6. Okay so this is a weird thing I do when I'm having trouble with one particular task, I'm not sure if it'll help you but I'll share just in case: So when I was having an issue motivating myself to get started on a menial job at work (I worked in data services, so I did a lot of mindless data entry/importing/exporting) I used the "fake to-do list" approach. So if you have to do task X, make yourself a fake to-do list where task X is at the bottom. For instance: 1) go get water from the water fountain 2) check break room for any mess you might have left 3) ask your boss about the week's schedule 4) text friend about weekend plans 5) open up the program and start task X even if you don't HAVE to do items 1-4, putting them in a list and acknowledging that they're mildly productive always made it easier for me to get started. Let me know if it helps! Good luck and stay strong, don't use no matter what.
  7. I Desperately Need Help...Please

    Breatheeeeeeeeeeeee. You're okay. I promise. If I'm correct in guessing that the "95" at the end of your username signifies the year you were born (this is the same format I used to use for usernames and such), that makes you 22ish. I'm 25, and your age is exactly when my addiction really started to explode into unhealthy dosages/binges. Around 22, I really started noticing the toll adderall was taking on my relationships and performance in life. And you know what? I'm fine now. My body is fine, my mind is fine, and I'm not broken. You haven't done any permanent damage to yourself. Not yet. So for right now, relax. The speed has a hold of your thought process, and probably will continue to for the next few days. That's okay. Just focus on eating chips, watching netflix, and letting your brain flush the toxic shit out. I've been through this process dozens of times (and I'm guessing you have too). It's going to be alright. Now. You and I both know you need to quit. It's time to stop putting yourself through this. The freedom on the other side of this nasty addiction is fucking wonderful. It's tough to get to, but once you're here I promise it'll all feel worth it. You have to make the decision to never use adderall again. Tell your friends and family about this decision. You never, ever, ever have to take a pill again. Not if you don't want to. Welcome. You're in the right place and we already love you!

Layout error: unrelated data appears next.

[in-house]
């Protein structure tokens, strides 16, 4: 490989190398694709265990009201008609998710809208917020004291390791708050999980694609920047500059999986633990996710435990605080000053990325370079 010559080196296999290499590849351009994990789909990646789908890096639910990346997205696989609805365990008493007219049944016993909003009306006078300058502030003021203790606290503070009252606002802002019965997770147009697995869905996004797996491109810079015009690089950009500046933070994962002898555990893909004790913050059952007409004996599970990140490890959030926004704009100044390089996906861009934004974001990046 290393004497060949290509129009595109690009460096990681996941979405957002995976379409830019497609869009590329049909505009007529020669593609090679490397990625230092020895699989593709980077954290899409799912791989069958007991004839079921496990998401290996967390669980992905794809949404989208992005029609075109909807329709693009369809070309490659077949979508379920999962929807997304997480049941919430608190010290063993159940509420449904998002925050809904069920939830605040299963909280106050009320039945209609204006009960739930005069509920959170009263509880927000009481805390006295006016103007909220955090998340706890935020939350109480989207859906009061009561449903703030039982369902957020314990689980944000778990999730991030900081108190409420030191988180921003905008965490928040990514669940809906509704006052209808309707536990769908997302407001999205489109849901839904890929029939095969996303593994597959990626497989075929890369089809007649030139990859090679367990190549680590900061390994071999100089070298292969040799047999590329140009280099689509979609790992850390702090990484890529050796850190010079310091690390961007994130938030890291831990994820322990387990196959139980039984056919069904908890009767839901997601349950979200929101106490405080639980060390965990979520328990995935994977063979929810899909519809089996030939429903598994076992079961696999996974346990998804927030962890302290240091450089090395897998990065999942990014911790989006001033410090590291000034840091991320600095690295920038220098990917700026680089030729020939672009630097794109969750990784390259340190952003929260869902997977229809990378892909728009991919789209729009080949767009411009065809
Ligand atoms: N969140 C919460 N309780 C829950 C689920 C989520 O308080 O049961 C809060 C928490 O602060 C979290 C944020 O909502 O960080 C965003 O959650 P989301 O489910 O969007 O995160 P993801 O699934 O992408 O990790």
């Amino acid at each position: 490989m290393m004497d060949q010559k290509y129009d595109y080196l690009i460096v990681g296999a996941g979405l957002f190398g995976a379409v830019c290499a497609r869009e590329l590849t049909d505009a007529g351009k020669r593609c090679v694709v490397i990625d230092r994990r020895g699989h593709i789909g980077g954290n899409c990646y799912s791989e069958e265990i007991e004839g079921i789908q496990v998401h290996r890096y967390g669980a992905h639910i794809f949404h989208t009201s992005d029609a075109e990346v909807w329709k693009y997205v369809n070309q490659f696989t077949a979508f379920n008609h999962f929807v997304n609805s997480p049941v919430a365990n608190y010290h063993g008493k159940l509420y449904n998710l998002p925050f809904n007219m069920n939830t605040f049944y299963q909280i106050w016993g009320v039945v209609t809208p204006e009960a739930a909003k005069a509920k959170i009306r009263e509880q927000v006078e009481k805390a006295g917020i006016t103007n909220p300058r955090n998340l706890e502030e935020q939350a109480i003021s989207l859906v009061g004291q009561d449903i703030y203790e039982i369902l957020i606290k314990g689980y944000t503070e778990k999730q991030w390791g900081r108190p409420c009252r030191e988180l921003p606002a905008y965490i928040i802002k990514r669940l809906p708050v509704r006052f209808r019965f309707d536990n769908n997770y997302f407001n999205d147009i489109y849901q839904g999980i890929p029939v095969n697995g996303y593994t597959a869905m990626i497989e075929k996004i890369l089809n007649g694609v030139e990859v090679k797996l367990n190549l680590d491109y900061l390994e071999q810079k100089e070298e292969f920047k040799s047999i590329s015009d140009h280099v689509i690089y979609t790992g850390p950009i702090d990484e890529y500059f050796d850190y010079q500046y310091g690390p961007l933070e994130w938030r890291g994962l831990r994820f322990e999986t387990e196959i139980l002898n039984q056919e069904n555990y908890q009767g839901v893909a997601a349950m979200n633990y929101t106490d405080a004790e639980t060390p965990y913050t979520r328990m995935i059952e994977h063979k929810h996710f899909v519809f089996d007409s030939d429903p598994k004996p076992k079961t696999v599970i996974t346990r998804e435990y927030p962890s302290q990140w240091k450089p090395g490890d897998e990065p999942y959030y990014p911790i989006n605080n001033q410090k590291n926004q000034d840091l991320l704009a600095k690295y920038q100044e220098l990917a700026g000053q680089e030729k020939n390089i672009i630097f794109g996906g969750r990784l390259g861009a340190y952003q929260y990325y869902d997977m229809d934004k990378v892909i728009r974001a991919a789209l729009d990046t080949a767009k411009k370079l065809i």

8. Just Got Dumped

    Hey everyone. I've been clean from adderall for 1 year now (woo) and sober from alcohol for 11 months. This should be a happy time and an upbeat/celebratory post, but I'm struggling. My boyfriend of three years just ended things last night. Ultimately, I'm not sure if he could get past all the things I put him through when I was using. I know I have to accept the consequences of my actions, but I'm just beyond devastated right now. I really thought he was the one and I'm still so in love with him. I just don't know where to go from here. I don't want it to impact my recovery, but fuck. I've never hurt this bad.